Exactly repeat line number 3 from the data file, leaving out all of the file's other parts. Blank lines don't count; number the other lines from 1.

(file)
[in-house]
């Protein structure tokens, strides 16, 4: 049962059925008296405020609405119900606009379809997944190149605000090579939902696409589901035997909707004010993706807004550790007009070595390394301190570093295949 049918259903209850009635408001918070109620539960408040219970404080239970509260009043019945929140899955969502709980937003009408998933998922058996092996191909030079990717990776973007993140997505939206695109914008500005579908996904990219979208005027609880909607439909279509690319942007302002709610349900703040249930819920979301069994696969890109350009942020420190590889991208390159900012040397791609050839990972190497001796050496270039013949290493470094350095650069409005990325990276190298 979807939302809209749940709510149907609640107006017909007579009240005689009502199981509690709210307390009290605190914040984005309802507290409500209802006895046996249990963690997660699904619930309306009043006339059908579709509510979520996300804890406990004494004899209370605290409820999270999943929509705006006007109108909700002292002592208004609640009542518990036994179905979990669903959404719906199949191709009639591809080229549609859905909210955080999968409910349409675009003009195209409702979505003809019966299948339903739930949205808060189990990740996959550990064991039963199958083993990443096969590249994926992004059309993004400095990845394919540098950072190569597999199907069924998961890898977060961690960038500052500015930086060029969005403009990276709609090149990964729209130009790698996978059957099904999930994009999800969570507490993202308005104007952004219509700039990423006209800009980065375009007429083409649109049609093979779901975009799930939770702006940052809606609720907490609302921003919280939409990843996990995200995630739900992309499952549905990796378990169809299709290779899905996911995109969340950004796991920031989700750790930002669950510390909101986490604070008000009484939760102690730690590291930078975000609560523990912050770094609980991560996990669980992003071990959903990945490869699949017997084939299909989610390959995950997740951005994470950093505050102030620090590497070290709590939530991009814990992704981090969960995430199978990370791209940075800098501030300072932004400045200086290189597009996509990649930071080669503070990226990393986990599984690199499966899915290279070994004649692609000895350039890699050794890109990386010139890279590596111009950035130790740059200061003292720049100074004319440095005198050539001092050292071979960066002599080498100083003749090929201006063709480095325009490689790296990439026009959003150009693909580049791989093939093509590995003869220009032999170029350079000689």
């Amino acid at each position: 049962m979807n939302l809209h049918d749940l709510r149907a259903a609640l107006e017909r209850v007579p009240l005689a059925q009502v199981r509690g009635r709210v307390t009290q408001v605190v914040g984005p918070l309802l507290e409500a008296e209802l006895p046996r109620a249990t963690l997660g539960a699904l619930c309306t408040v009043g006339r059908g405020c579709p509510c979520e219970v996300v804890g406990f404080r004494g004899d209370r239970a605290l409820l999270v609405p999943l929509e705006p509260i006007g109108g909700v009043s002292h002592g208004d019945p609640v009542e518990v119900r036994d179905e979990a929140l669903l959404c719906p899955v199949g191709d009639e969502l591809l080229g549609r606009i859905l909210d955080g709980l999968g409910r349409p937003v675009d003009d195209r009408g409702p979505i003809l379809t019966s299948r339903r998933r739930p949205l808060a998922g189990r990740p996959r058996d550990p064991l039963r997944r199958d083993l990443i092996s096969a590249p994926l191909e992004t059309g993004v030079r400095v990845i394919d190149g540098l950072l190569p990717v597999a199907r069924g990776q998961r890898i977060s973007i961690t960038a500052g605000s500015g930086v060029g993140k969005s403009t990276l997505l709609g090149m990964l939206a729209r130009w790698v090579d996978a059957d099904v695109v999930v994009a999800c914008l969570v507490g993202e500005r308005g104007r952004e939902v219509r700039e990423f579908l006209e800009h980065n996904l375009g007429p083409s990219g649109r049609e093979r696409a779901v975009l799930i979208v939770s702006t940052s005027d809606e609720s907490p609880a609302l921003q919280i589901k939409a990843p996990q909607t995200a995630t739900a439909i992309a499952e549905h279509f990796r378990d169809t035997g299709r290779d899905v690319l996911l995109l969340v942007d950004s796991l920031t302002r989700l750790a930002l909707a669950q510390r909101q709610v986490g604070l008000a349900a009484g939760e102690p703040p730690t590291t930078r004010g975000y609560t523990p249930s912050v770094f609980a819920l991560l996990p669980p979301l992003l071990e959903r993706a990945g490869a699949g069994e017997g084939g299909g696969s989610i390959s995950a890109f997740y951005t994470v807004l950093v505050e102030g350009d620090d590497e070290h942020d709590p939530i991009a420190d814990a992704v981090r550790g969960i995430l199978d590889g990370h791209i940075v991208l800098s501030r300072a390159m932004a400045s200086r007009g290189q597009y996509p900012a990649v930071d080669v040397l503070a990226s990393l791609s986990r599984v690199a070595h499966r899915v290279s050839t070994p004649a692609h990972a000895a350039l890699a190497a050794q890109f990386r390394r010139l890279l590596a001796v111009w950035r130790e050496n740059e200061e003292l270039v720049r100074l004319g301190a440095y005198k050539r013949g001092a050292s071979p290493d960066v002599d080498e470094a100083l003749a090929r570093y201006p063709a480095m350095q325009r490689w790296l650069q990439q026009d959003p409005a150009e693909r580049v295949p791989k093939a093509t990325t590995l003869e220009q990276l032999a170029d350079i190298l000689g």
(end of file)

């Amino acid at each position: 049962m979807n939302l809209h049918d749940l709510r149907a259903a609640l107006e017909r209850v007579p009240l005689a059925q009502v199981r509690g009635r709210v307390t009290q408001v605190v914040g984005p918070l309802l507290e409500a008296e209802l006895p046996r109620a249990t963690l997660g539960a699904l619930c309306t408040v009043g006339r059908g405020c579709p509510c979520e219970v996300v804890g406990f404080r004494g004899d209370r239970a605290l409820l999270v609405p999943l929509e705006p509260i006007g109108g909700v009043s002292h002592g208004d019945p609640v009542e518990v119900r036994d179905e979990a929140l669903l959404c719906p899955v199949g191709d009639e969502l591809l080229g549609r606009i859905l909210d955080g709980l999968g409910r349409p937003v675009d003009d195209r009408g409702p979505i003809l379809t019966s299948r339903r998933r739930p949205l808060a998922g189990r990740p996959r058996d550990p064991l039963r997944r199958d083993l990443i092996s096969a590249p994926l191909e992004t059309g993004v030079r400095v990845i394919d190149g540098l950072l190569p990717v597999a199907r069924g990776q998961r890898i977060s973007i961690t960038a500052g605000s500015g930086v060029g993140k969005s403009t990276l997505l709609g090149m990964l939206a729209r130009w790698v090579d996978a059957d099904v695109v999930v994009a999800c914008l969570v507490g993202e500005r308005g104007r952004e939902v219509r700039e990423f579908l006209e800009h980065n996904l375009g007429p083409s990219g649109r049609e093979r696409a779901v975009l799930i979208v939770s702006t940052s005027d809606e609720s907490p609880a609302l921003q919280i589901k939409a990843p996990q909607t995200a995630t739900a439909i992309a499952e549905h279509f990796r378990d169809t035997g299709r290779d899905v690319l996911l995109l969340v942007d950004s796991l920031t302002r989700l750790a930002l909707a669950q510390r909101q709610v986490g604070l008000a349900a009484g939760e102690p703040p730690t590291t930078r004010g975000y609560t523990p249930s912050v770094f609980a819920l991560l996990p669980p979301l992003l071990e959903r993706a990945g490869a699949g069994e017997g084939g299909g696969s989610i390959s995950a890109f997740y951005t994470v807004l950093v505050e102030g350009d620090d590497e070290h942020d709590p939530i991009a420190d814990a992704v981090r550790g969960i995430l199978d590889g990370h791209i940075v991208l800098s501030r300072a390159m932004a400045s200086r007009g290189q597009y996509p900012a990649v930071d080669v040397l503070a990226s990393l791609s986990r599984v690199a070595h499966r899915v290279s050839t070994p004649a692609h990972a000895a350039l890699a190497a050794q890109f990386r390394r010139l890279l590596a001796v111009w950035r130790e050496n740059e200061e003292l270039v720049r100074l004319g301190a440095y005198k050539r013949g001092a050292s071979p290493d960066v002599d080498e470094a100083l003749a090929r570093y201006p063709a480095m350095q325009r490689w790296l650069q990439q026009d959003p409005a150009e693909r580049v295949p791989k093939a093509t990325t590995l003869e220009q990276l032999a170029d350079i190298l000689g």